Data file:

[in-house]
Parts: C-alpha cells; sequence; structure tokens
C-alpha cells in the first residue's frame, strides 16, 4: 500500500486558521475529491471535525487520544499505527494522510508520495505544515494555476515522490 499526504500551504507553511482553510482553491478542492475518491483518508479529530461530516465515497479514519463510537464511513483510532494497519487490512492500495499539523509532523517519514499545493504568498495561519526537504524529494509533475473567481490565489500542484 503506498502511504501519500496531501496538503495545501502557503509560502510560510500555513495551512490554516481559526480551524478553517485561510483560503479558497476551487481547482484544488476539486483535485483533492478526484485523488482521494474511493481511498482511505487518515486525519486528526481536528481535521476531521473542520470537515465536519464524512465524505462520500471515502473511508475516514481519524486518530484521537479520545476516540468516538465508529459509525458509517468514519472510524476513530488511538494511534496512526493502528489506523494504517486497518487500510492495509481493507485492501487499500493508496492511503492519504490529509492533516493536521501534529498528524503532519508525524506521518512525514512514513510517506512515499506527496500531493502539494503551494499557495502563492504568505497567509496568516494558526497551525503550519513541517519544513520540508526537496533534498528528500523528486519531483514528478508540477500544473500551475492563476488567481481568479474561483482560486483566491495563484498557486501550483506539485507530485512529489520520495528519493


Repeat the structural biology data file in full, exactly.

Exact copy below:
[in-house]
Parts: C-alpha cells; sequence; structure tokens
C-alpha cells in the first residue's frame, strides 16, 4: 500500500486558521475529491471535525487520544499505527494522510508520495505544515494555476515522490 499526504500551504507553511482553510482553491478542492475518491483518508479529530461530516465515497479514519463510537464511513483510532494497519487490512492500495499539523509532523517519514499545493504568498495561519526537504524529494509533475473567481490565489500542484 503506498502511504501519500496531501496538503495545501502557503509560502510560510500555513495551512490554516481559526480551524478553517485561510483560503479558497476551487481547482484544488476539486483535485483533492478526484485523488482521494474511493481511498482511505487518515486525519486528526481536528481535521476531521473542520470537515465536519464524512465524505462520500471515502473511508475516514481519524486518530484521537479520545476516540468516538465508529459509525458509517468514519472510524476513530488511538494511534496512526493502528489506523494504517486497518487500510492495509481493507485492501487499500493508496492511503492519504490529509492533516493536521501534529498528524503532519508525524506521518512525514512514513510517506512515499506527496500531493502539494503551494499557495502563492504568505497567509496568516494558526497551525503550519513541517519544513520540508526537496533534498528528500523528486519531483514528478508540477500544473500551475492563476488567481481568479474561483482560486483566491495563484498557486501550483506539485507530485512529489520520495528519493